Texts From My Parents: What It Was Like To Leave Vietnam
Aircraft carriers, refugee camp, and a lost shoe.
Today is the 40th anniversary of the fall of Saigon. This morning, my dad texted my mom and me.
They left Vietnam four days apart: my mom from the central region and my dad from what is now Ho Chi Minh City.
My parents met three years later in an ESL summer school class at my mom's high school. Lol.
My dad and his family stayed in San Diego's Camp Pendleton. My mom was shipped to Arkansas. She lost one of her shoes along the way. :( But she was lucky not to have lost more.
It was a deeply personal and emotional thing, reading my parents' memories of fleeing their home country.
My dad just thought his family was on vacation. He wouldn't return "home" for decades.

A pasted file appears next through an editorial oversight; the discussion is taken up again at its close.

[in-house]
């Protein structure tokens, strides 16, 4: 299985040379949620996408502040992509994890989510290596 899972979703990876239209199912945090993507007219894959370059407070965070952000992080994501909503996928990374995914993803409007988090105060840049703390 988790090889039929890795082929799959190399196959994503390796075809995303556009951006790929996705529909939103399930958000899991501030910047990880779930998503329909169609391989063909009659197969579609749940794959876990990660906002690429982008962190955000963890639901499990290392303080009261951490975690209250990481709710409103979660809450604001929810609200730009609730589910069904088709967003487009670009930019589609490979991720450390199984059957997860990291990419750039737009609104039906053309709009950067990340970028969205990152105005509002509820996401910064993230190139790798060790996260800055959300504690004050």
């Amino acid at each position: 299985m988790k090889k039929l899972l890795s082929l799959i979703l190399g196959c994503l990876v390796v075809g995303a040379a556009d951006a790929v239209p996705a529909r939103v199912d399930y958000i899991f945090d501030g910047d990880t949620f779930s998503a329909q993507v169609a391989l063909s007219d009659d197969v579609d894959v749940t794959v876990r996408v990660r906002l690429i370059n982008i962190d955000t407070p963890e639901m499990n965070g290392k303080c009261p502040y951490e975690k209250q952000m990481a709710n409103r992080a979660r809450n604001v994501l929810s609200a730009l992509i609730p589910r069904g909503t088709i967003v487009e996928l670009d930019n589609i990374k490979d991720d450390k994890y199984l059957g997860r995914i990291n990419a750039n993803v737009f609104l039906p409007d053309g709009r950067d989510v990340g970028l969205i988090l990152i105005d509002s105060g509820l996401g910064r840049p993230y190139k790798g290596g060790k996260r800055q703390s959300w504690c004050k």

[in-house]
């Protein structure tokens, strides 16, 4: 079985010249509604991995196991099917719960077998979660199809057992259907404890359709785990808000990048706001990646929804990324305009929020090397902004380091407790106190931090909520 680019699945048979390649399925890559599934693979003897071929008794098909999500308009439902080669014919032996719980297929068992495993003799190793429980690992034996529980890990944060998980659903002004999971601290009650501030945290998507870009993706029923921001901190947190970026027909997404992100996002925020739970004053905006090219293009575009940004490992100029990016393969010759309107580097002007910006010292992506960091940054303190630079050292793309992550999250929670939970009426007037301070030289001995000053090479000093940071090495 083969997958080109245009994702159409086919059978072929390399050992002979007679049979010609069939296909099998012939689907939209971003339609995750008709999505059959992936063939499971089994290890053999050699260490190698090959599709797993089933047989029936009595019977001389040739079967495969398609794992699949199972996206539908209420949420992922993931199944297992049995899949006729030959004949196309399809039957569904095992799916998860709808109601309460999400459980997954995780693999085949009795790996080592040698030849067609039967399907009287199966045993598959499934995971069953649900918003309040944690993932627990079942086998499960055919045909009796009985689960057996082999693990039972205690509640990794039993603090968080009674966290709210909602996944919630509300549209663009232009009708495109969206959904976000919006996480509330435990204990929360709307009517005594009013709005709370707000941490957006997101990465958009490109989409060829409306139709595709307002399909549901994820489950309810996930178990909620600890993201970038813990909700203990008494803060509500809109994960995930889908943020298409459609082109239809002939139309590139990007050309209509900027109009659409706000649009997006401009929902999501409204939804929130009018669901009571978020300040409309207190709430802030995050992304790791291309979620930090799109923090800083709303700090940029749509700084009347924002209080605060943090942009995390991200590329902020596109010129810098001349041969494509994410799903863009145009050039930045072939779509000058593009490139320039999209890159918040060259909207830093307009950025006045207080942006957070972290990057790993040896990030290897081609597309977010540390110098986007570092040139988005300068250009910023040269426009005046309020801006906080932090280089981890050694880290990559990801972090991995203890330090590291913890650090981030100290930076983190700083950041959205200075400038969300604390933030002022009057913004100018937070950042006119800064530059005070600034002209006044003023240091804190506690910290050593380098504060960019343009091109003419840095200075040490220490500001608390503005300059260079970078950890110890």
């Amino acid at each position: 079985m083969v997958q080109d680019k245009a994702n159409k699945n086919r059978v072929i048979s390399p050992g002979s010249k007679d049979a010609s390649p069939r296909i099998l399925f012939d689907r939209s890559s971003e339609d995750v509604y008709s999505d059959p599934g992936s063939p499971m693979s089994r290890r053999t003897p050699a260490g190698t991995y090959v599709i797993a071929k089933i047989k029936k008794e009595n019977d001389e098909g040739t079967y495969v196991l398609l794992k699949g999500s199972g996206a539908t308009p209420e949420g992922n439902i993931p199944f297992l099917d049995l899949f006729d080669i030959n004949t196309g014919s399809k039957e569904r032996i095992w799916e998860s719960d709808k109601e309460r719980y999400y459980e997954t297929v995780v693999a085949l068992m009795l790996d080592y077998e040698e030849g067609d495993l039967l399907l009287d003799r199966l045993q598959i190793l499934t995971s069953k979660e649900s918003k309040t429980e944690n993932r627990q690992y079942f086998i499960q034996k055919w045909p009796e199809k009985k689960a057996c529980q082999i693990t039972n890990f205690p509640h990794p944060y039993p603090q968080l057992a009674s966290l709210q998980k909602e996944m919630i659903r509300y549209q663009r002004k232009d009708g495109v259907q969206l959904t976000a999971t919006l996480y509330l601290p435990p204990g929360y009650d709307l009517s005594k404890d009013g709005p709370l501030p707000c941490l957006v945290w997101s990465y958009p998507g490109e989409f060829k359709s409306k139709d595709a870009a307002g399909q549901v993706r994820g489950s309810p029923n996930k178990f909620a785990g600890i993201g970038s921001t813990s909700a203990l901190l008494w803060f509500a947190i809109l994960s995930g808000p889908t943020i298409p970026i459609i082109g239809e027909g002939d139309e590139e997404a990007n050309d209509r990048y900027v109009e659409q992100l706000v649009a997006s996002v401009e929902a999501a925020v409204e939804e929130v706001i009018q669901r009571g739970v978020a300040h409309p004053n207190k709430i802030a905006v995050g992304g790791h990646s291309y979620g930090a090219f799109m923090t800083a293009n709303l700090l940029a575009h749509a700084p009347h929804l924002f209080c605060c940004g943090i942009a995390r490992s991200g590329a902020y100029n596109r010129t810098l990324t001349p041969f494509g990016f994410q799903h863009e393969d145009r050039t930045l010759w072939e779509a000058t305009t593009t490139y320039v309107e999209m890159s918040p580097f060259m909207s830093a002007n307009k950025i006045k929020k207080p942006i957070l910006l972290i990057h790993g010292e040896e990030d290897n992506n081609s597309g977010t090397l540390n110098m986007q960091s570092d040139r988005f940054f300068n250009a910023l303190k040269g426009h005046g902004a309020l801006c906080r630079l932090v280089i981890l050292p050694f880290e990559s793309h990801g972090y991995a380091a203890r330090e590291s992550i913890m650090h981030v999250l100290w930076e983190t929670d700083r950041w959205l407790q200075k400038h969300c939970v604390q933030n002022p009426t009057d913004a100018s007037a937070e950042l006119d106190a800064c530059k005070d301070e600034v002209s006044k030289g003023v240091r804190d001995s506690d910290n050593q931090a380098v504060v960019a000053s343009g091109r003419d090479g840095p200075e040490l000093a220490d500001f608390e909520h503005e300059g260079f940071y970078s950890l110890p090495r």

I grew up in San Jose, California, a city with the biggest population of Vietnamese Americans outside of Vietnam. Having parents who were once refugees was just a fact of life. We never talked about the war.
I learned of the war mostly through the horrifying Pulitzer Prize-winning photos (much like these) in U.S. history textbooks.
"We can not fail." This hit me like a ton of bricks. They were very lucky to make it out. Many didn't.
Nick and Booj are my brothers. They're too young to understand now, but my parents (and my parents' parents) went through a hell of a lot so that we could have the best chance at living a fruitful life. So that we could live in a place where opportunity and Hot Pockets are plentiful. They did it for us, and I'll spend the rest of my life trying to make the most of it.